Google has released its latest stats about government requests for data and content removal across its products, and the search giant said the authorities are showing no signs of backing off.
"This is the sixth time we've released this data, and one trend has become clear: Government surveillance is on the rise," Dorothy Chou, a senior policy analyst with Google, wrote in a blog post.
The data covers January to June 2012 and breaks out government requests for information and government requests to have content removed from Google's network.
In the first six months of the year, Google received 20,938 government requests to hand over information about 34,614 accounts. That's up from 18,257 requests between July - December 2011, and an increase from the 12,539 requests that were made between July - December 2009, the first time period for which Google released these stats.
The United States had the highest number of user data requests at 7,696 regarding 16,281 accounts. Of that, Google complied fully or partially with 90 per cent. The number of requests is up slightly in the US from 6,321 in the second half of 2011, which resulted in a compliance rate of 93 per cent.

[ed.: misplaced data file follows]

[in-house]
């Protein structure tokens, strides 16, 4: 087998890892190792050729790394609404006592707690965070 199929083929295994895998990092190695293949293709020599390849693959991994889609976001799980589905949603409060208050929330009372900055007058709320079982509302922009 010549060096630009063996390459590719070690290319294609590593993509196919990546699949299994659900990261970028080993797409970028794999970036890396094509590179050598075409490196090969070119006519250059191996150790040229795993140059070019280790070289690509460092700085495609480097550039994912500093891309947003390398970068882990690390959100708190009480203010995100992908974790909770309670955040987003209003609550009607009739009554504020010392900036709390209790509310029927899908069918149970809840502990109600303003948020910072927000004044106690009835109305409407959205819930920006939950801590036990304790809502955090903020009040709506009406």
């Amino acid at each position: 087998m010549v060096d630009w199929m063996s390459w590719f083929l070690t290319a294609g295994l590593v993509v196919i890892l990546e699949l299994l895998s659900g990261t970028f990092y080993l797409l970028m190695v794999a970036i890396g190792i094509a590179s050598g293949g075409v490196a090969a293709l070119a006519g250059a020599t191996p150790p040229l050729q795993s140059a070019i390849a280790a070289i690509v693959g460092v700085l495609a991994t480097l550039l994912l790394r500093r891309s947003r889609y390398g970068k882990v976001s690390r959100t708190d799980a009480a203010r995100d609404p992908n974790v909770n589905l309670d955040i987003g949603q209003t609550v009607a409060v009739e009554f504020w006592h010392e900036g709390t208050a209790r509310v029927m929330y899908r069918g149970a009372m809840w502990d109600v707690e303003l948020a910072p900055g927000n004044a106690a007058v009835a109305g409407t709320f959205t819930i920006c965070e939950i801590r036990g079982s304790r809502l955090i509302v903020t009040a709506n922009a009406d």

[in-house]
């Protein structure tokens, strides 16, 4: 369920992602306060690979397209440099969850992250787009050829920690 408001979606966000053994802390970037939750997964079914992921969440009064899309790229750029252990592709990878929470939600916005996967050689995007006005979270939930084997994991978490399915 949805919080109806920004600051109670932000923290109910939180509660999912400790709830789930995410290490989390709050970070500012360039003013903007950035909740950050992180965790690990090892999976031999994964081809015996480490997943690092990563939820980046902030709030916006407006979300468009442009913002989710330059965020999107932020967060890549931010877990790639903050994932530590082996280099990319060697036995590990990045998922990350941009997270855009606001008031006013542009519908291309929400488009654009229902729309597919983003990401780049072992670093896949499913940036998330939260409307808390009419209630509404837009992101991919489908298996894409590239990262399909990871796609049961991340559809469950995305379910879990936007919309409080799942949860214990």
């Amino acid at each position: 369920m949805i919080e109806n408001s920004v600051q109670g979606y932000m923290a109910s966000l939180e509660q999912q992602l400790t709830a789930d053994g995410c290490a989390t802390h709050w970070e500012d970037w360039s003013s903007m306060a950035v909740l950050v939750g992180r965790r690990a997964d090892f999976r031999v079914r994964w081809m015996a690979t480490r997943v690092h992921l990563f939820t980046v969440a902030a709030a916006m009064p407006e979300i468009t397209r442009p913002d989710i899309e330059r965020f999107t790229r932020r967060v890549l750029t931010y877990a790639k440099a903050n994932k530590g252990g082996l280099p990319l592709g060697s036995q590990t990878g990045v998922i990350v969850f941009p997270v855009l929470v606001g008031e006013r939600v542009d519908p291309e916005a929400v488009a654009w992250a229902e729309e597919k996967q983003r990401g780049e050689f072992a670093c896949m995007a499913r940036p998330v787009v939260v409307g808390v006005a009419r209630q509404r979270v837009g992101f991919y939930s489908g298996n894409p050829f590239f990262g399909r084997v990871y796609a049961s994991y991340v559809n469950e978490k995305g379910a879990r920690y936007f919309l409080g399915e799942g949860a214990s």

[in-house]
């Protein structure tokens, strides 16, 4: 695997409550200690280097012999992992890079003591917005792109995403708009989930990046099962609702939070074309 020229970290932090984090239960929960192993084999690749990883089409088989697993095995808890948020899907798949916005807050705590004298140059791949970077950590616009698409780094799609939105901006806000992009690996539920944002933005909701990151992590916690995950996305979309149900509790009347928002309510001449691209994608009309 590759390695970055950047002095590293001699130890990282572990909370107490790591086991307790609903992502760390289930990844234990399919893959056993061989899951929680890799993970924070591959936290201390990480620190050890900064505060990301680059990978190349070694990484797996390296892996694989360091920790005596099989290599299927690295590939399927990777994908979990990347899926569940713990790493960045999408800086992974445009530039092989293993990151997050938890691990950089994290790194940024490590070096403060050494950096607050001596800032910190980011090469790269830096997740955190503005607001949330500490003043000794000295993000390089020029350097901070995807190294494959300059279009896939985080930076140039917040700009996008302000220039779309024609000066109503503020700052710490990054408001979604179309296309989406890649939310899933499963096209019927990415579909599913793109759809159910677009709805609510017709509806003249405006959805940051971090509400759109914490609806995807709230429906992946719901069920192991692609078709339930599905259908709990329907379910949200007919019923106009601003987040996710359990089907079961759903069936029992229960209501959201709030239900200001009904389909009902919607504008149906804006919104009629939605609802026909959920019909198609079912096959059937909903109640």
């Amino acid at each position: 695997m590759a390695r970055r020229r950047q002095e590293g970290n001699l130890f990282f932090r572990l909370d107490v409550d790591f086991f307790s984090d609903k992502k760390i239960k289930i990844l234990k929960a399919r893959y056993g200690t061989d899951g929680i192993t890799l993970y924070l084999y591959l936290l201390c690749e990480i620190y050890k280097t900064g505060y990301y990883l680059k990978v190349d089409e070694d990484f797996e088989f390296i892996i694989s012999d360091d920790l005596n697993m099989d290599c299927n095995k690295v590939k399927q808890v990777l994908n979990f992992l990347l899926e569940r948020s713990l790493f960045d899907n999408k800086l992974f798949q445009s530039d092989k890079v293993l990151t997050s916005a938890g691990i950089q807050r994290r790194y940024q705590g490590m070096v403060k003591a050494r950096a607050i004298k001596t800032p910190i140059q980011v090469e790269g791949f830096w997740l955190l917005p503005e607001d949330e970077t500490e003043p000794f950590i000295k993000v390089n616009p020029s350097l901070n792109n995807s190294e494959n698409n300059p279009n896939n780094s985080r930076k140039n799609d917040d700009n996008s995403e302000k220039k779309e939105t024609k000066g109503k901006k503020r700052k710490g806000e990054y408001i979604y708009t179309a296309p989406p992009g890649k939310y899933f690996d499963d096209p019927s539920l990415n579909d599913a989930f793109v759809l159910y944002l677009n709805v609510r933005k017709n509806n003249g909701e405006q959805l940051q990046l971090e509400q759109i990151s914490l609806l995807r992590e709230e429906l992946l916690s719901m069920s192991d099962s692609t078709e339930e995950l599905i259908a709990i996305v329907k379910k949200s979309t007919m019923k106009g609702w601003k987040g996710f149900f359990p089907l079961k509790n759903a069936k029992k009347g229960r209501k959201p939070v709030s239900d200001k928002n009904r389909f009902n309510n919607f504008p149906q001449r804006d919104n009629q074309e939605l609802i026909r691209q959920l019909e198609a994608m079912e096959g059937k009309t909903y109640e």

India came in at number two with 2,319 requests, followed by Brazil, France, and Germany, which all had about 1,500 requests, and the UK with 1,425.
Google said content removal requests were "flat" between 2009 and 2011, but have "spiked" this year - from 1,048 in the second half of 2011 to 1,791 in the first half of 2012.
In the US, most of the content removal requests focused on Google's Web Search and content on Google Groups.
The company received five requests to remove seven YouTube videos that criticised public officials, but Google declined. It received a court order to remove 1,754 posts from Google Groups relating to a case of continuous defamation against a man and his family, and Google removed 1,664 of the posts.
There were also three court orders regarding 641 search results that linked to allegedly defamatory websites. Google removed 233 of the search results. The company also pulled 156 search results for trademark violations.
Google said its data is "only an isolated sliver" of the actual number of Internet-related requests that governments make "since for the most part we don't know what requests are made of other technology or telecommunications companies." The company praised firms like Twitter, LinkedIn, Dropbox, and Sonic.net, which have also started publishing stats on government requests.